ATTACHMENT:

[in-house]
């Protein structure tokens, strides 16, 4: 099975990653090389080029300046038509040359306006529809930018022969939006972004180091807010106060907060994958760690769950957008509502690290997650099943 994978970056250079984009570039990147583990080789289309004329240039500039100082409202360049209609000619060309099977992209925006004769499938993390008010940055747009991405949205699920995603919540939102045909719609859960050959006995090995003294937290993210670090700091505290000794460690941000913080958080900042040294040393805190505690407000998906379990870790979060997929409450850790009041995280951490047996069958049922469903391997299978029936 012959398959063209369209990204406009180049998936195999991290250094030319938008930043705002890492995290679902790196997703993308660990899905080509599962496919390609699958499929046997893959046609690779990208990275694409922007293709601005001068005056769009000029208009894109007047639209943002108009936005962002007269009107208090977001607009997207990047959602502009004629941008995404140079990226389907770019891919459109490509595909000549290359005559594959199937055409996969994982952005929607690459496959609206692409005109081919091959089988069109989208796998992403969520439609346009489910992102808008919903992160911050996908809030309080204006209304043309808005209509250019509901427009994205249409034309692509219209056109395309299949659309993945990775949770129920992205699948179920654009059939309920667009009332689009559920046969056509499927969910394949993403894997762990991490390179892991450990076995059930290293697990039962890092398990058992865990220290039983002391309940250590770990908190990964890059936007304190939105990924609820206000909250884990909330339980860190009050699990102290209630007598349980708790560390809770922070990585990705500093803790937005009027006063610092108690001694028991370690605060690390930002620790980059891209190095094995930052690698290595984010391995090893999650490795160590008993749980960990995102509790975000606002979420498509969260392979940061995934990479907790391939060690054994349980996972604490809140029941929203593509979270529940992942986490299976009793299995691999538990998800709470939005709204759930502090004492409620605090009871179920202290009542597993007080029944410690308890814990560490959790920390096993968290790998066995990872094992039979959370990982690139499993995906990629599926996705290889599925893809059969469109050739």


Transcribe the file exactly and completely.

[in-house]
């Protein structure tokens, strides 16, 4: 099975990653090389080029300046038509040359306006529809930018022969939006972004180091807010106060907060994958760690769950957008509502690290997650099943 994978970056250079984009570039990147583990080789289309004329240039500039100082409202360049209609000619060309099977992209925006004769499938993390008010940055747009991405949205699920995603919540939102045909719609859960050959006995090995003294937290993210670090700091505290000794460690941000913080958080900042040294040393805190505690407000998906379990870790979060997929409450850790009041995280951490047996069958049922469903391997299978029936 012959398959063209369209990204406009180049998936195999991290250094030319938008930043705002890492995290679902790196997703993308660990899905080509599962496919390609699958499929046997893959046609690779990208990275694409922007293709601005001068005056769009000029208009894109007047639209943002108009936005962002007269009107208090977001607009997207990047959602502009004629941008995404140079990226389907770019891919459109490509595909000549290359005559594959199937055409996969994982952005929607690459496959609206692409005109081919091959089988069109989208796998992403969520439609346009489910992102808008919903992160911050996908809030309080204006209304043309808005209509250019509901427009994205249409034309692509219209056109395309299949659309993945990775949770129920992205699948179920654009059939309920667009009332689009559920046969056509499927969910394949993403894997762990991490390179892991450990076995059930290293697990039962890092398990058992865990220290039983002391309940250590770990908190990964890059936007304190939105990924609820206000909250884990909330339980860190009050699990102290209630007598349980708790560390809770922070990585990705500093803790937005009027006063610092108690001694028991370690605060690390930002620790980059891209190095094995930052690698290595984010391995090893999650490795160590008993749980960990995102509790975000606002979420498509969260392979940061995934990479907790391939060690054994349980996972604490809140029941929203593509979270529940992942986490299976009793299995691999538990998800709470939005709204759930502090004492409620605090009871179920202290009542597993007080029944410690308890814990560490959790920390096993968290790998066995990872094992039979959370990982690139499993995906990629599926996705290889599925893809059969469109050739």